The Masks We Wear

What's underneath all of that protective gear, anyway?

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When I got the email from one of my favorite stores, I almost deleted it. If there’s one thing corona has shown me it’s that my closet has a rich fantasy social life.  It wears outfits to places that I was unfortunately not invited as we sheltered-in-place. I’m just grateful to have escaped the corona-19 so that when I do get out I’ll have something to wear.

Very cool bohemian spring and summer clothing lured me in to a bit of online window shopping, and there they were: interesting masks. Designer masks? Uh-huh. Very cool and bohemian, too:)?  What could be better.

I figured as long as we will be wearing them, I may as be comfortable and stylish. Apparently, masks aren’t going anywhere, and although neither am I in this somewhat diluted shut down, having a little mask mojo may just put a pep in my suffocated step while grocery shopping.

Some major life changes have left me feeling marginalized and somewhat bereft as of late, and it felt cruel that this virus would catapult me into further isolation.  So it’s a bit odd that this virus, with all of its protective gear, would be the the thing to finally totally expose me.

I like the mask, sometimes. I like the ability to hide in plain sight. I have done it for most of my life. I dated a guy who said to me “what have you been hiding from?,” and yet you’d never have known me as a recluse, hidden behind the masks I once wore. There were many, and so carefully constructed and designed that not even I knew how concealed I was, how protected.  

For those of us workaholics, shopaholics, alcoholics, overeaters, helicopter moms who’d rather over-volunteer than introspect, for the over-exercisers, the busy-bees… Corona OUTTED US, if we were one of the lucky ones. It seems putting on the mask took OFF the roles I’d hidden behind and gave me an excuse to hide out alone. And that’s where I met the dark and ugly in me and realized that it wasn’t. All that over-functioning and under-functioning, drinking, eating, living in my head (analysis paralysis, anyone? Obsessive worriers? Future trippers?)  turned out to be protective layers of well constructed defense mechanisms designed to keep me safe. 

The problem with safety, with a lack of vulnerability, is the haunting loneliness. It’s a feeling that was ingrained so deeply that it took a virus to (I hope) fully expose it to the one person whose love, nurturance and approval – whose deep connection – I’ve needed the the most. My own. 

I’ve blamed adoption, parents, career, my former husband. Friends, sometimes. Kids, if they were having a rough go of it. God, even. I’m pretty sure there’s a ton of that, too — “how could God let this happen?” is a question I’ve heard more times than I can count. Mostly, I think this is subconscious. For children raised in massive dysfunction, getting out of the victim role can be an enormous challenge. Understanding the way in which I’ve victimized myself with my own internal voice and impossible self-imposed standards and judgement has taken me years, and I’ve had oh-so-much help.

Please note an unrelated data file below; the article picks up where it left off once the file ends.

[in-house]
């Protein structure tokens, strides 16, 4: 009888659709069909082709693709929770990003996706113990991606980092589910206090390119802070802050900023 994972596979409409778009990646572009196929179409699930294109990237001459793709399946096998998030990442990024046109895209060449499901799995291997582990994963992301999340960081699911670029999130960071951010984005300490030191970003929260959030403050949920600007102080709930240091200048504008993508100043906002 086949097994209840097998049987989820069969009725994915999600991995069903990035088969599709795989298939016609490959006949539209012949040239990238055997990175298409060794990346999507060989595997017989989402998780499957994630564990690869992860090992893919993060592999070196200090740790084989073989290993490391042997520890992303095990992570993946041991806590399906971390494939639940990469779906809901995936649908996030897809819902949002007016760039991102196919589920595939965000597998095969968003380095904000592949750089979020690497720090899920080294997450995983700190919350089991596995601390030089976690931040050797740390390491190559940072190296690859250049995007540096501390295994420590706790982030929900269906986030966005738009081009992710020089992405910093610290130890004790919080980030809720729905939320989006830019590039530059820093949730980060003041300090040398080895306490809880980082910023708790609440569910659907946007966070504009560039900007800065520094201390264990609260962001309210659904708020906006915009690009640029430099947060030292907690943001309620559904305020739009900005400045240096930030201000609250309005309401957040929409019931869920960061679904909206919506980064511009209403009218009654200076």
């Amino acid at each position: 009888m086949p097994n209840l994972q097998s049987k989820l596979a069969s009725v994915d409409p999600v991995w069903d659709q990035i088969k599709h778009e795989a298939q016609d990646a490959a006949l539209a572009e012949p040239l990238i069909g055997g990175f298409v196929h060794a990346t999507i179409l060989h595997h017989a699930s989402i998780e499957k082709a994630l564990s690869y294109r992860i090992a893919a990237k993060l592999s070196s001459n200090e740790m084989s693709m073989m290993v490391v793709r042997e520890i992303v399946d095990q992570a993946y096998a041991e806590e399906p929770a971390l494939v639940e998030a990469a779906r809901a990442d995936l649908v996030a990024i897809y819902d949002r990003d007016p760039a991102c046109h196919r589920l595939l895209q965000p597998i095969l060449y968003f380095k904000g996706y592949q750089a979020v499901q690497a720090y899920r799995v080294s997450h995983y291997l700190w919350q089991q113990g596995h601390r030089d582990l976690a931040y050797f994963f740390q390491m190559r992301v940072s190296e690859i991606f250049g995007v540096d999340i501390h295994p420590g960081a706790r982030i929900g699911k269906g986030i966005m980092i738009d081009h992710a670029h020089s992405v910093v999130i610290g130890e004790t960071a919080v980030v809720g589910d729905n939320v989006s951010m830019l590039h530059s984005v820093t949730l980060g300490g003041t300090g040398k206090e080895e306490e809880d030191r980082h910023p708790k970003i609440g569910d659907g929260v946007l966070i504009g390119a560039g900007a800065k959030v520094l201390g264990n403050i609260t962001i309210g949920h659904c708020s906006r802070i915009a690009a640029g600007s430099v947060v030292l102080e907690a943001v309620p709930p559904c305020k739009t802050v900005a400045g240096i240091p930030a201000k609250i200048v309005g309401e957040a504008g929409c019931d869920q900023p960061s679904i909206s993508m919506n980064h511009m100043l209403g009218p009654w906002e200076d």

“Acceptance is the answer to all of my problems today…” and that’s been a journey for a fighter like me. Accept all of my horrible mistakes and misguided efforts to control pretty much everyone and everything? Couldn’t I NOT look and just toss on a mask instead?

If I could’ve gone into the ring to prize-fight reality, I’d be a heavy weight champ. Surrendering the masks I once wore, seeing myself and my life completely as it is and learning to love, accept and embrace myself has opened me and left me more open, softer, more peaceful. More present. More…me.

Now, I feel as though I am exiting a time warp, a northeastern rain-drenched cold drizzled deep Covid sleep that left me gloomy on some days but mostly very self aware. Aware of a crucial decision: continue to harshly judge and shame myself or to offer myself love, mercy, tenderness and compassion so that I can be useful to myself and others. 

I still have lots of masks today, and I am learning how to wear them, when they can be helpful, the outfits they match and when I can choose to let them go.  See what online shopping can do?

Thanks, Anthropologie. 

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